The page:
"We have been working on the problem of using
light to move microscopic amounts of water around
for drug delivery and microanalysis applications,"
said Tom Picraux. "However, we were stymied by
the vexing problem of the combined small effect created
and the high degree of attraction that water retains
on even a very waxy, or hydrophobic, flat surface.
"Our advance came when we realized that if the
surface was roughened at the nanoscale, not only would
we obtain the 'lotus leaf effect,' but we could also
magnify the small change in water repelling controlled
by light to a level that can overcome the hysteresis,
or the attraction, that causes water to stick even
when a drop is pushed along, " Picraux said.
"Rohit Rosario mathematically derived the theory
for surface change amplification and proved it in
The lotus leaf effect is a fairly well known phenomenon
that combines the microscopically rough surface of
the plant's leaves with a waxy chemical coating and
leads to high water repellency and self-cleaning of
the surface. It is already employed commercially in
stain repelling pants.
What appears to aid this effect is tiny 'nanowires'
on the surface of a material, the ASU researchers
said. Nanowires are small, high-aspect-ratio wire-like
structures composed of semiconducting and other materials.
Typical wire dimensions are tens to hundreds of nanometers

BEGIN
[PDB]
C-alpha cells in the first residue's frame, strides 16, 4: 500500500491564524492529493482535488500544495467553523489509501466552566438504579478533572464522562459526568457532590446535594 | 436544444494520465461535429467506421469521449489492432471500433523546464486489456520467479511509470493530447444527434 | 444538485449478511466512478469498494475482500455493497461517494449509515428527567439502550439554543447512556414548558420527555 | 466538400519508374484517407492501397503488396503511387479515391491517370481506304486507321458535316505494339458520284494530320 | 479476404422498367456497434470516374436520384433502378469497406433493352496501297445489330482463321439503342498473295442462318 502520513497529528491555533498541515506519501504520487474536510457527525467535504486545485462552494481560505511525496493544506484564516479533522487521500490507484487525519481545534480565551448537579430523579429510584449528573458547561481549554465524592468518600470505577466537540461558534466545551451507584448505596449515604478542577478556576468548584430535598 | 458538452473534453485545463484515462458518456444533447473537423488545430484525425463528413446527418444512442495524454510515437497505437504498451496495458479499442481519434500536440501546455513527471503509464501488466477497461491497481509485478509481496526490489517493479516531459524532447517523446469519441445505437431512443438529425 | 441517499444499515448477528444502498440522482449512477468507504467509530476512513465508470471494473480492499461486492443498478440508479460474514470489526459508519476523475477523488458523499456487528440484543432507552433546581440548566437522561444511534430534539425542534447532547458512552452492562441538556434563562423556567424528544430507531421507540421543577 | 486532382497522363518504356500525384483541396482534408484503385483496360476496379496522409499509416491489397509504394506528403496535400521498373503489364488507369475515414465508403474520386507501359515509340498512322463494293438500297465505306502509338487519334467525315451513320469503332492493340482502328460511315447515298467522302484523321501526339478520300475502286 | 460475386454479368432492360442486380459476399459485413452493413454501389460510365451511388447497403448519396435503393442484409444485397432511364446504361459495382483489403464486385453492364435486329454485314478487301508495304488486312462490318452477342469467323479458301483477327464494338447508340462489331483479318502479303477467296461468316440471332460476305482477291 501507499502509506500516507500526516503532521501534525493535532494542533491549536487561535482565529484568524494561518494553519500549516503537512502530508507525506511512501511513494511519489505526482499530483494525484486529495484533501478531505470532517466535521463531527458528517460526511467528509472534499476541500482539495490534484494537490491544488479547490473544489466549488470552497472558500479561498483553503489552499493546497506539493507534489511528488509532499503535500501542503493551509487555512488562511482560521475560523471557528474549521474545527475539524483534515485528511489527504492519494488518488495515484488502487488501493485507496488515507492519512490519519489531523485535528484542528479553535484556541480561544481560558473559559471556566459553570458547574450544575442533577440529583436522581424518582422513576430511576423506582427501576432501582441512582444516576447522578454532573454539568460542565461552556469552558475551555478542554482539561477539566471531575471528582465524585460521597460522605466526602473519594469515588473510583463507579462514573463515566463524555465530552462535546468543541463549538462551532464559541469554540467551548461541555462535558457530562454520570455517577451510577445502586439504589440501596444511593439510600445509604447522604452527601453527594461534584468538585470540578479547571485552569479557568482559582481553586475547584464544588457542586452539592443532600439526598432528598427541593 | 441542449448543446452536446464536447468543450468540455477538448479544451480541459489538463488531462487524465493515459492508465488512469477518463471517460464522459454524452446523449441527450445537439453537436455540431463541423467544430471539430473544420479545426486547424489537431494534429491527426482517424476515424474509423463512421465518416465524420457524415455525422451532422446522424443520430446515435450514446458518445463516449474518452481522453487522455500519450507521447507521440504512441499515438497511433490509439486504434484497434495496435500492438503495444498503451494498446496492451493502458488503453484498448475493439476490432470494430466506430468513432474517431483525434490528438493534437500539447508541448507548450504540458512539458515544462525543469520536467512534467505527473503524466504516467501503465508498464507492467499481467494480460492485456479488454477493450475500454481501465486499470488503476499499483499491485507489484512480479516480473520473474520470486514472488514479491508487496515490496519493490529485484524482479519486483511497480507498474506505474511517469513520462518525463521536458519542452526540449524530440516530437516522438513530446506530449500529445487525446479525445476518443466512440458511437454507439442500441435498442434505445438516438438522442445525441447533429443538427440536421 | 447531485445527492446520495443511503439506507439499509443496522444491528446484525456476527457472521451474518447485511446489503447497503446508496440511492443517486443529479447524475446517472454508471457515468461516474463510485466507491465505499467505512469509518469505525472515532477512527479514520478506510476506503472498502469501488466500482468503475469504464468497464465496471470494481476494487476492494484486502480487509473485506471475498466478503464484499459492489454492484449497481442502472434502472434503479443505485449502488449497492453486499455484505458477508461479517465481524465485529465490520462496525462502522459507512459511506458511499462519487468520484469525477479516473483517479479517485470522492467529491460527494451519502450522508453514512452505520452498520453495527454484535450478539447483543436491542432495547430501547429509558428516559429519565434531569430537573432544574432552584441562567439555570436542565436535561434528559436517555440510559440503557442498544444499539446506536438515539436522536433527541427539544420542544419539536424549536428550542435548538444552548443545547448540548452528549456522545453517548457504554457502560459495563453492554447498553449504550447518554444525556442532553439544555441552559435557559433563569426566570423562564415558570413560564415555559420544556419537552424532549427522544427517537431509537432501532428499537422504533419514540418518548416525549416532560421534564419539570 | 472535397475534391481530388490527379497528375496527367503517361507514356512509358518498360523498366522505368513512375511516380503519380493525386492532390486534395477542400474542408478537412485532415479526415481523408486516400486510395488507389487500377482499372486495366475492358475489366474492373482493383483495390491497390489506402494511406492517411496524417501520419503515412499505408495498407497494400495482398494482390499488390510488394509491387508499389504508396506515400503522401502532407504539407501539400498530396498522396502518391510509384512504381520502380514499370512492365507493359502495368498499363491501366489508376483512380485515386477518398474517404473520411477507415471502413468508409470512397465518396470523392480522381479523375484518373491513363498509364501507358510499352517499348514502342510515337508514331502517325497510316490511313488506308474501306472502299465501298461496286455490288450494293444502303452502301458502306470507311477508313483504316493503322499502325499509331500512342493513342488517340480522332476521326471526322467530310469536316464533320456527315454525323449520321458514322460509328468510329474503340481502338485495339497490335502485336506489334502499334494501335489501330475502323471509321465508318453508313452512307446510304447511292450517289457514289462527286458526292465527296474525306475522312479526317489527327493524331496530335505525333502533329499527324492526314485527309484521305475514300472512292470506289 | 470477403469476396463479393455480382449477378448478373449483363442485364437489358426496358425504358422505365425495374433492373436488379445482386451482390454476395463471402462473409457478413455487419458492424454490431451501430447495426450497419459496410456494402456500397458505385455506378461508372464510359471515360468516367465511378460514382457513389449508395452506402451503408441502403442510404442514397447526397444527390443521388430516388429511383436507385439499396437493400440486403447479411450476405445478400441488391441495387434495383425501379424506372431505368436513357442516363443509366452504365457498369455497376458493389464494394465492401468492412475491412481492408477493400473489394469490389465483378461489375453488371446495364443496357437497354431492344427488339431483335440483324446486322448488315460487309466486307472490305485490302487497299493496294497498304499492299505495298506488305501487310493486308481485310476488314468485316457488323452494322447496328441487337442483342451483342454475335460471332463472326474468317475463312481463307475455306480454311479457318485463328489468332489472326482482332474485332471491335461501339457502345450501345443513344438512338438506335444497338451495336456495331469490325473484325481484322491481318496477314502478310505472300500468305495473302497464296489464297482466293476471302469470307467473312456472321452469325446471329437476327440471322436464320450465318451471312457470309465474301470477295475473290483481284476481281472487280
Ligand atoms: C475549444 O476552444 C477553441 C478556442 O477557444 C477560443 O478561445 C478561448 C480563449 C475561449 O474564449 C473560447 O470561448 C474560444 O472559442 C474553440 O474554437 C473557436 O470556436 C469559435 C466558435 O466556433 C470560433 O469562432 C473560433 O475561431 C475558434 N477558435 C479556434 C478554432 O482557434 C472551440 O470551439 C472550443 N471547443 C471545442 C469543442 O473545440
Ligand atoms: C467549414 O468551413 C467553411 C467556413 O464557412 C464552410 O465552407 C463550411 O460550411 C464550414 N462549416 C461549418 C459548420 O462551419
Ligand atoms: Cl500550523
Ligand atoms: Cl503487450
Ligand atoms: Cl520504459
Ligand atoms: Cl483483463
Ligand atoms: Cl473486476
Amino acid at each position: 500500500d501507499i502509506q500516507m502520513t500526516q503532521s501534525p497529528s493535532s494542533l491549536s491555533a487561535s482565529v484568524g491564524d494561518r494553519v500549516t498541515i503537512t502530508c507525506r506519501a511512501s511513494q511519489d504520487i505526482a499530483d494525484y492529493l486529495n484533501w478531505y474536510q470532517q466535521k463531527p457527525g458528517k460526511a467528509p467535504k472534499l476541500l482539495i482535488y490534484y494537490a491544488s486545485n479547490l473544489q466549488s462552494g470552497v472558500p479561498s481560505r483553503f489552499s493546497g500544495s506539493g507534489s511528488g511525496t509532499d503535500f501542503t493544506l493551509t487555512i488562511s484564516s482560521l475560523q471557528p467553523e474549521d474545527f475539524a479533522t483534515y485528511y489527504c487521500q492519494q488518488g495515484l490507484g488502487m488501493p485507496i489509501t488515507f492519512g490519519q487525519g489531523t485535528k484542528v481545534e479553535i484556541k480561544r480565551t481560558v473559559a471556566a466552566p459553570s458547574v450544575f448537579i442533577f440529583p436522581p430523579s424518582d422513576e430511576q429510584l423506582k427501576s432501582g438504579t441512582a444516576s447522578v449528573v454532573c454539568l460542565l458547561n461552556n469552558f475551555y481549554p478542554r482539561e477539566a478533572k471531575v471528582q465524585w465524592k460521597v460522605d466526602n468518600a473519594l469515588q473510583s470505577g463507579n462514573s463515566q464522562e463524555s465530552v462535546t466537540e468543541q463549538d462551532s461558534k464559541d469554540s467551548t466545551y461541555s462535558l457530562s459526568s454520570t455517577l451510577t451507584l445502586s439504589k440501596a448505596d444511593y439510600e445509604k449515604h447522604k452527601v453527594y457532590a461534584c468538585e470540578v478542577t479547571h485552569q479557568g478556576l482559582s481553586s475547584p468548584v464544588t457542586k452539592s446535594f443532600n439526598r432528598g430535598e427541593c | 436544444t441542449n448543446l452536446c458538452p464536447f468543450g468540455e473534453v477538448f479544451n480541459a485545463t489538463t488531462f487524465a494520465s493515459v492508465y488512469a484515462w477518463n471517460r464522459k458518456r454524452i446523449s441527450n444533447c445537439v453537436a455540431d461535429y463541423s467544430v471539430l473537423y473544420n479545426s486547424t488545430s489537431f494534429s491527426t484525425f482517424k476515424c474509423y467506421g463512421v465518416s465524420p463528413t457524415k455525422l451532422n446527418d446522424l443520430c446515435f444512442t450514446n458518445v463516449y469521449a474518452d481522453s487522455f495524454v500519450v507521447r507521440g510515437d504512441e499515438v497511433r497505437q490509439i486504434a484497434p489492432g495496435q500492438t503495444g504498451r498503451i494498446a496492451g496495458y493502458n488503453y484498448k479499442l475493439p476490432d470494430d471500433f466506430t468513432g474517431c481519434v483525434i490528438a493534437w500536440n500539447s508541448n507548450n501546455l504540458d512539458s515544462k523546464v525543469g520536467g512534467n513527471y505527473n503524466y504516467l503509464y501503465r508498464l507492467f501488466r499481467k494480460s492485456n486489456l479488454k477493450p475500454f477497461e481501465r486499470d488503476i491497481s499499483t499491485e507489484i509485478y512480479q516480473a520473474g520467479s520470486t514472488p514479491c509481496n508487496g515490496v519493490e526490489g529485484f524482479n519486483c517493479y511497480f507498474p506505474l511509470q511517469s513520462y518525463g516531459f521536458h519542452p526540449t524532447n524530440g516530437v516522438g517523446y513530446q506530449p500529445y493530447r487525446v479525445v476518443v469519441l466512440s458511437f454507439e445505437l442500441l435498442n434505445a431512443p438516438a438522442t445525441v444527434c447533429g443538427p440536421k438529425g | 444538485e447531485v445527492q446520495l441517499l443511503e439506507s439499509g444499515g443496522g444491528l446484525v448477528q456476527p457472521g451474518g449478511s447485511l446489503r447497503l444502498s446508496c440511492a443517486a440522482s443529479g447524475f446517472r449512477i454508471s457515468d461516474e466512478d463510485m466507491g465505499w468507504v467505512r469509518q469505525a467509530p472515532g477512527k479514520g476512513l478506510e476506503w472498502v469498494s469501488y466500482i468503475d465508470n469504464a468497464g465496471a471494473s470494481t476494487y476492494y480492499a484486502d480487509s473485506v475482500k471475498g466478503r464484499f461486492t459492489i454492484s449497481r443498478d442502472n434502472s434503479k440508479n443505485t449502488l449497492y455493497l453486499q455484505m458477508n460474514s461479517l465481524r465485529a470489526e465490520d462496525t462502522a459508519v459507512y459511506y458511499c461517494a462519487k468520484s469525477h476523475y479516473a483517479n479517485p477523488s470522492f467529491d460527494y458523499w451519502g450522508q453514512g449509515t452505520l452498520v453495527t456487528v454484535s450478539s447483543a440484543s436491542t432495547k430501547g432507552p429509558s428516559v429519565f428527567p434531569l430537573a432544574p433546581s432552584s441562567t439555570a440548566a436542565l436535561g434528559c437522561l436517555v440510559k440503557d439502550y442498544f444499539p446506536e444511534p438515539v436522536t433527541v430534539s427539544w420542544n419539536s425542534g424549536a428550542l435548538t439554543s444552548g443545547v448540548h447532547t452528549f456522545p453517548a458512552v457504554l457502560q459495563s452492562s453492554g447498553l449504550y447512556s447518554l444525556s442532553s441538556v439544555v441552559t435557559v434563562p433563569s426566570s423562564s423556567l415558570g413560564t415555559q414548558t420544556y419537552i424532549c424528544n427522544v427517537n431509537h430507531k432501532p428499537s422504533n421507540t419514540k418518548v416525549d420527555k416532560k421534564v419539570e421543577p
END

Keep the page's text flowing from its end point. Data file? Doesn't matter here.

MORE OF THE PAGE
in diameter and micrometers in length.
"We have used our expertise in nanowire growth
to influence a new physical property for nanowire
surfaces, namely the behavior and motion of fluids,"
Picraux said. "While nanowires give exquisite
control over the surface for creating extremely rough
surfaces, we point out there are many practical ways
to nanostructure the surface once the basic principles
of surface amplification of switching are understood."
The ASU team now is working to design a device that
can move drugs dissolved in water, or droplets of
water and samples that need to be tested for environmental
or biochemical analyses.
Another potential application is reducing the amount
of proteins or enzymes needed for testing during drug
development. Usually, making and purifying these candidate
drugs is time-consuming and small amounts are made
at a time.
In a microfluidic device, the cells, DNA, or proteins
that are used to test the candidate drug efficacy
also are reduced so that a small amount of candidate
drug can be mixed with its target and the result recorded.
This reduces the time needed to screen all of the
drug candidates and allows as many tests as possible
to be run simultaneously.
"The payoff of this scientific collaboration
is the first demonstrated ability to use a beam of
light to move microdroplets of water around on surfaces,
in extremely small channels or place them in predetermined
positions for analysis," Garcia said. "Other
nanotechnology researchers can follow our lead and
look at ways of magnifying the triggering of surface
changes through electric fields or through solution
conditions such as temperature or acidity."
Tony Garcia, (480) 965-8798
Tom Picraux, (480) 965-5252
Contact: Skip Derra
Arizona State University